Near infrared fluorescence imaging of intravenous indocyanine green during robot-assisted laparoscopic partial nephrectomy can accurately identify the renal vasculature and successfully differentiate tumor from surrounding parenchyma.
Washington-Near infrared fluorescence imaging of intravenous indocyanine green during robot-assisted laparoscopic partial nephrectomy (RALPN) can accurately identify the renal vasculature and successfully differentiate tumor from surrounding parenchyma, say researchers from the University of Rochester Medical Center, Rochester, NY.
First author Scott Tobis, MD, reported results from an initial pilot study utilizing a near infrared fluorescence imaging system that was integrated directly into the da Vinci Si Surgical System (Intuitive Surgical, Inc., Sunnyvale, CA). This technique was evaluated in 11 patients undergoing RALPN, and can be added to existing da Vinci Si surgical systems, according to Dr. Tobis, a resident in urologic surgery at the University of Rochester, working with Dragan Golijanin, MD, and colleagues.
In their study, which was presented at the AUA annual meeting in Washington and subsequently published in the Journal of Urology (2011; 186:47-52), near infrared fluorescence imaging was used for three purposes: to identify tumor from surrounding parenchyma, assist with tumor margin identification, and image the renal vasculature.
"Although the 3-D imaging that is already available in robotic surgery is quite good, we think there's potentially room for improvement when it comes to robotic partial nephrectomy," Dr. Tobis said. "Some of the possibilities with better intraoperative imaging include reducing warm ischemia time, better identification of anomalous renal vessels, selectively causing renal ischemia, and also improving tumor margin identification. This is not only to potentially reduce the positive margin rate but also to reduce the amount of normal renal parenchyma that gets damaged during the surgery."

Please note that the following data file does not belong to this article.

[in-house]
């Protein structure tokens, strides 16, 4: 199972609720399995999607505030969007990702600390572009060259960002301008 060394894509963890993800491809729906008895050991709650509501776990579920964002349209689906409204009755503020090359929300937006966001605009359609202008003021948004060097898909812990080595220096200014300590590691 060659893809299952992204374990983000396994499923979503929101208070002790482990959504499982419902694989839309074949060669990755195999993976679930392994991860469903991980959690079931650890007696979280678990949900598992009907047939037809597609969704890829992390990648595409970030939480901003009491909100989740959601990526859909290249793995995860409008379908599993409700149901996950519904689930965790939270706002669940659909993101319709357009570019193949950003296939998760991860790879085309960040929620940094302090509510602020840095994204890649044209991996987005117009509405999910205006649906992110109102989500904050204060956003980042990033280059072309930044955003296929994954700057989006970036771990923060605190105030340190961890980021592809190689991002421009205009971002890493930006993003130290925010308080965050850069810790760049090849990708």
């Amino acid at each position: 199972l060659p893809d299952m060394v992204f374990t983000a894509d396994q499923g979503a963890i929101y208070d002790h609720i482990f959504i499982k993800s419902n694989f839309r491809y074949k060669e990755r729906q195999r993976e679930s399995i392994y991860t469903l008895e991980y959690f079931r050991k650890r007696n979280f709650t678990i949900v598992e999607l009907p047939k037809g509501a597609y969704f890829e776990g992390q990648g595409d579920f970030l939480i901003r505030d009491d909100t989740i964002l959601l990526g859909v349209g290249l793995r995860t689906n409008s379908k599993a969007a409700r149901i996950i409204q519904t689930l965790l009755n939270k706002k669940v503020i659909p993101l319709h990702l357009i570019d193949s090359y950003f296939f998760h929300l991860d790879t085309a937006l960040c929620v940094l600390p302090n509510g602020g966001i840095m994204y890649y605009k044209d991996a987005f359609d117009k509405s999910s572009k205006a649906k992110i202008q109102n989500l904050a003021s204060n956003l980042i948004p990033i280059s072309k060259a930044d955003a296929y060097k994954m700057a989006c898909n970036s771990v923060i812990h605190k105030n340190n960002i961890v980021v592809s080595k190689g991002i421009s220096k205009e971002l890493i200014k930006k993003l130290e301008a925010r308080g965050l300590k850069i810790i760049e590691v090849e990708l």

Indocyanine green (ICG) is a small molecule that, when illuminated at a specific wavelength of light, fluoresces at a slightly longer wavelength-in the near infrared portion of the electromagnetic spectrum. The fluorescence imaging for the da Vinci Si system contains a special light source and camera designed to detect the near infrared fluorescence. Standard white light imaging is also available, "allowing for truly multimodal imaging where the surgeon can seamlessly toggle back and forth between white light and near infrared," according to Dr. Tobis.